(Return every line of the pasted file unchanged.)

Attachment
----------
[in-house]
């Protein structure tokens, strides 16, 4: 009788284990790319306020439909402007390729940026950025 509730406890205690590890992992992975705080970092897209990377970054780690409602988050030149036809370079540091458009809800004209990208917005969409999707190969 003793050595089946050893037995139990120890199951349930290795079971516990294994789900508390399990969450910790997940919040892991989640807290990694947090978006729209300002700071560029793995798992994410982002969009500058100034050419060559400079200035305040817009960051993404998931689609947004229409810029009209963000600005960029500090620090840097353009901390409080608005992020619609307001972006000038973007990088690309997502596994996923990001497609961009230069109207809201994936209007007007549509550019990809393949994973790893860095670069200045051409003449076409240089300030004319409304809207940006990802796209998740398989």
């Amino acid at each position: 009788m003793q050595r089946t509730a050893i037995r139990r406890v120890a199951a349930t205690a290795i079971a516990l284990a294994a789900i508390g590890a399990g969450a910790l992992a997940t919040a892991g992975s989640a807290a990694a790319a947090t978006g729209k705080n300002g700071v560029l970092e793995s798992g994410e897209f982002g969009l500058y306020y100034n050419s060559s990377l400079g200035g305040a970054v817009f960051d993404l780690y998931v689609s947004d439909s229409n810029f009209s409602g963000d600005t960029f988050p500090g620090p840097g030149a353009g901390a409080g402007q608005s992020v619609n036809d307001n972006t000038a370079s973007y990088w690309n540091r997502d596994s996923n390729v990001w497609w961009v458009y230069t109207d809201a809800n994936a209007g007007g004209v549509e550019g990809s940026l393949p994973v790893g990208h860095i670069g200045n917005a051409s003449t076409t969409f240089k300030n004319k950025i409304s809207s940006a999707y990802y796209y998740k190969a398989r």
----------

[in-house]
């Protein structure tokens, strides 16, 4: 009788284990790319306020439909402007390729940026950025 509730406890205690590890992992992975705080970092897209990377970054780690409602988050030149036809370079540091458009809800004209990208917005969409999707190969 003793050595089946050893037995139990120890199951349930290795079971516990294994789900508390399990969450910790997940919040892991989640807290990694947090978006729209300002700071560029793995798992994410982002969009500058100034050419060559400079200035305040817009960051993404998931689609947004229409810029009209963000600005960029500090620090840097353009901390409080608005992020619609307001972006000038973007990088690309997502596994996923990001497609961009230069109207809201994936209007007007549509550019990809393949994973790893860095670069200045051409003449076409240089300030004319409304809207940006990802796209998740398989």
């Amino acid at each position: 009788m003793q050595r089946t509730a050893i037995r139990r406890v120890a199951a349930t205690a290795i079971a516990l284990a294994a789900i508390g590890a399990g969450a910790l992992a997940t919040a892991g992975s989640a807290a990694a790319a947090t978006g729209k705080n300002g700071v560029l970092e793995s798992g994410e897209f982002g969009l500058y306020y100034n050419s060559s990377l400079g200035g305040a970054v817009f960051d993404l780690y998931v689609s947004d439909s229409n810029f009209s409602g963000d600005t960029f988050p500090g620090p840097g030149a353009g901390a409080g402007q608005s992020v619609n036809d307001n972006t000038a370079s973007y990088w690309n540091r997502d596994s996923n390729v990001w497609w961009v458009y230069t109207d809201a809800n994936a209007g007007g004209v549509e550019g990809s940026l393949p994973v790893g990208h860095i670069g200045n917005a051409s003449t076409t969409f240089k300030n004319k950025i409304s809207s940006a999707y990802y796209y998740k190969a398989r």